Obviously, most poor people did not choose to be poor in the same stark way: she doesn't have racial prejudice against her, grew up in a middle class home which would happily have paid for college (and which sent her sister through a PhD program), and still has access to cultural and (limited) financial capital that people who grow up in a housing project don't.  But I use her story to illustrate a point: while she may have had far more choice in the matter, she is poor because she does the things that poor people do.  Is it meaningful to say that she has agency in her choices, while "real" poor people (ie., people who grew up that way) don't?

A middle class parent after a long and crappy day at work struggles to deal with the kid's school because other parents expect it, because they were raised to treasure education, and because people will work harder to avoid loss (a kid who drops out of the middle class) than to achieve gains (a kid who makes it into the middle class).  Also, that middle class job probably isn't as miserable as changing diapers on Alzheimer's patients, or cleaning houses, so you have more psychic energy to spare.  Or you can blame a "sick culture" or personal laziness, as some conservatives do--at some level, it doesn't matter.  Poor people are actually choosing not to hassle with their kid's school.  It's a real choice that they have made.  There is no reason to assume that you will be able to override it if you just get the policy levers in the right position.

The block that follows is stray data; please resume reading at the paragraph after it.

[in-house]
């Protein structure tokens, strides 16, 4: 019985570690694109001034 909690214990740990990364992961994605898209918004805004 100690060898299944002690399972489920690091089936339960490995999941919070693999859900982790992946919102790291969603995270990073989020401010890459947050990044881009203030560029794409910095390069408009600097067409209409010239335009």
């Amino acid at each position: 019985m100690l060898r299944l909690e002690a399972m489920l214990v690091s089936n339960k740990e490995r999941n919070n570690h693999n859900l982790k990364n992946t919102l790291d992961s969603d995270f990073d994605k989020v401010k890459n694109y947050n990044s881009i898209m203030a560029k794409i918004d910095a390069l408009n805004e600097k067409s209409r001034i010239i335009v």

What I am struggling to say is that however much those choices are now inflected by what went before--and the problems of other people in their families and communities--they are choices. We understand that the middle class girl I grew up with is driving her situation by behavior that is probably not very amenable to outside influence.  Why do we assume that people who grew up poor are somehow more pliable simply because similar choices are influenced by decades of generational poverty?

As adults they are the products of everything that has happened to them, and everything that they have done, but they are also now exercising free will.  If you assume you know the choice they should make, and that there is some reliable way to entice them to make it, you're imagining away their humanity, and replacing it with an automaton.

Having higher wage jobs available would give people more money which would be a good thing, and it would solve the sort of problems that stem from a simple lack of money.  But it would not turn them into different people.

Public policy can modestly improve the incentives and choice sets that poor people face--and it should do those things.  But it cannot remake people into something more to the liking of bourgeois taxpayers.  And it would actually be pretty creepy if it could.
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Megan McArdle is a columnist at Bloomberg View and a former senior editor at The Atlantic. Her new book is The Up Side of Down.